Using Deno

In this lesson, we will look at general usage of Deno by running a file and also introduce the config file

This second part of the lesson will introduce you to some ways of using Deno. We will introduce the Deno config file, and also look at how to execute a file.

Executing a file with Deno#

In our directory, we will create a file called main.ts. If you are coming from JavaScript, there are two things you might be wondering about - why this file is called main and not index, and why the file has the .ts extension instead of .js.

The reasons are simple: Deno is built in Rust, which means that a lot of the conventions come from the better practices of Rust and not the (debatably worse) practices of Node. index has a lot of expectations in terms of how it works which is not applicable for Deno (you wont be able to access a file atdemo/index.js by importing demo).

We use ts because of Deno's native support for TypeScript as it parses the code to JavaScript and caches it before running the code.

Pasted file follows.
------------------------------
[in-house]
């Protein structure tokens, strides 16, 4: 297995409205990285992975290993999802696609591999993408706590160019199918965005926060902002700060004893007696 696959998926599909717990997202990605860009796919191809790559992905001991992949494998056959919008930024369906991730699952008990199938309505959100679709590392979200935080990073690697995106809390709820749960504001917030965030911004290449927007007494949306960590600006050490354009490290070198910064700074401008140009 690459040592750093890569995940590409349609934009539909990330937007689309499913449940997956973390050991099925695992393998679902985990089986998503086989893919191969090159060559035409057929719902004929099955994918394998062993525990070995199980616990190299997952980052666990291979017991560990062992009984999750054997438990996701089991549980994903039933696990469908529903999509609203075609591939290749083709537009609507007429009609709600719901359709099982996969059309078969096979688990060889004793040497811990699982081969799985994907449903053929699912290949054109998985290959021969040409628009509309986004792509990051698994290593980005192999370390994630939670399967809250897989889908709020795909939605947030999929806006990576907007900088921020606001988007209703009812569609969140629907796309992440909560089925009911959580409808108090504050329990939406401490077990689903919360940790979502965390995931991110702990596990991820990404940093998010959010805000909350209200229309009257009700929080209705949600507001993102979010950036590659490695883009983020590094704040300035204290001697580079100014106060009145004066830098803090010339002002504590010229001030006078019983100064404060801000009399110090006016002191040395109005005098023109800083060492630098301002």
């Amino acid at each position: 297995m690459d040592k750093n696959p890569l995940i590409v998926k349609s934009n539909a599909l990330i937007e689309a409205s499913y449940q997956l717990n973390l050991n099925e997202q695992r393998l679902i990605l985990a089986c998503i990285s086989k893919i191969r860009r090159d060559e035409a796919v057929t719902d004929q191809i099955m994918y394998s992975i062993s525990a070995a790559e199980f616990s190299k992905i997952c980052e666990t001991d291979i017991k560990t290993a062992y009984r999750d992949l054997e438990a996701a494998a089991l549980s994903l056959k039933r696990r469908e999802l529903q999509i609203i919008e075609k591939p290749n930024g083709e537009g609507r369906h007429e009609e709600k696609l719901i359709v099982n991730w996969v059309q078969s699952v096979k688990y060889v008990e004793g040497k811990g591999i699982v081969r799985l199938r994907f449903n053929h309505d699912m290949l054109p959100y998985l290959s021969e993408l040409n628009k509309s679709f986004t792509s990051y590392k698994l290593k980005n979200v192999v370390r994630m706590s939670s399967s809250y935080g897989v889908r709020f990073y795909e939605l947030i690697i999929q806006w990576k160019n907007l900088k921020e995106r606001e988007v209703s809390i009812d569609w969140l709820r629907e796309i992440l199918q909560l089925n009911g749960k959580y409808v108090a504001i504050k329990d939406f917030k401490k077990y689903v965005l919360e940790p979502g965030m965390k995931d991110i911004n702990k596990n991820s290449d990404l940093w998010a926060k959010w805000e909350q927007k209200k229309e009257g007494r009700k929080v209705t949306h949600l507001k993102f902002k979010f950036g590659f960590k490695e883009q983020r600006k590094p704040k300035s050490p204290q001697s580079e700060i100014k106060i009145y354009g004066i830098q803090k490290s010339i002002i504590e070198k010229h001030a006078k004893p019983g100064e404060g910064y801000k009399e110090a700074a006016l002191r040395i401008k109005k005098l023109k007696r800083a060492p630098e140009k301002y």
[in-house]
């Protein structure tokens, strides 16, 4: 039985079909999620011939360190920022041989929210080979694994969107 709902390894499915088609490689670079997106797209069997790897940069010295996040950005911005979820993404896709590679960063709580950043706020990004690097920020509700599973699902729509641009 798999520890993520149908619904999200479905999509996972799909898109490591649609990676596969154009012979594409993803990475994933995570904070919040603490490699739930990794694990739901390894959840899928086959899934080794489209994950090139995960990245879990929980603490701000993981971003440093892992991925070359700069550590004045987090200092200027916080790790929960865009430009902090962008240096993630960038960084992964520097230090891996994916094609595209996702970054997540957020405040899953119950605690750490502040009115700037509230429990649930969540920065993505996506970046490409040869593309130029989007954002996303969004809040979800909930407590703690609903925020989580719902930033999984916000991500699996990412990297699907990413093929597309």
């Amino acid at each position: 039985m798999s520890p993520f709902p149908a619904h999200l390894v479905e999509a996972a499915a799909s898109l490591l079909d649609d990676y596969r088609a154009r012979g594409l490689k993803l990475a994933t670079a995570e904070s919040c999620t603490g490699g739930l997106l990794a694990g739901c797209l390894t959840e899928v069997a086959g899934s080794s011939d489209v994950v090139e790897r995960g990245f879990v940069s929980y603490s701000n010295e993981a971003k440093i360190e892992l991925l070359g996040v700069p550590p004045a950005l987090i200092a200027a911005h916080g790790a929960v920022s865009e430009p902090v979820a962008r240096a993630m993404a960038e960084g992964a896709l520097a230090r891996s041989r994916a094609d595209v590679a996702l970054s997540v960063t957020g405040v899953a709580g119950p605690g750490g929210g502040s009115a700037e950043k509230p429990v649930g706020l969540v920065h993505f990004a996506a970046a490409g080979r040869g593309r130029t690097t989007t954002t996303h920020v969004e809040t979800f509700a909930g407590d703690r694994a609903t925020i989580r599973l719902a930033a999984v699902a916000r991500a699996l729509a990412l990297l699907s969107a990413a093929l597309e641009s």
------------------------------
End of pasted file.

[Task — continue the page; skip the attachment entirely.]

Deno can handle js, ts, jsx, and tsx files as it parses TypeScript and runs JavaScript

However, you don't have to name your files according to any specific naming convention; after all, it's your program! You can call it whatever you like.Here is the Deno style guide if you want to learn more. Common names for entry files looks like follows:

FilenameDescription
main.tsUsed by applications to signify the main entry point and where to load the application from
mod.tsUsed by modules as an entry point to signify from where to load components
cli.tsUsed by modules where a command-line interface is available and serves as an entry point to the CLI
lib.tsNot as widely used as the prior three, but commonly used as an entry point for internally used components, e.g. used by cli.ts or mod.ts.

We now have an empty file called main.ts in our directory, and our next step will be to add some code.

Add a console.log to the file and save it.

Now is the time to run this file and try out the beauty of Deno for the first time!

 

This page is a preview of Build and deploy a REST API with Deno

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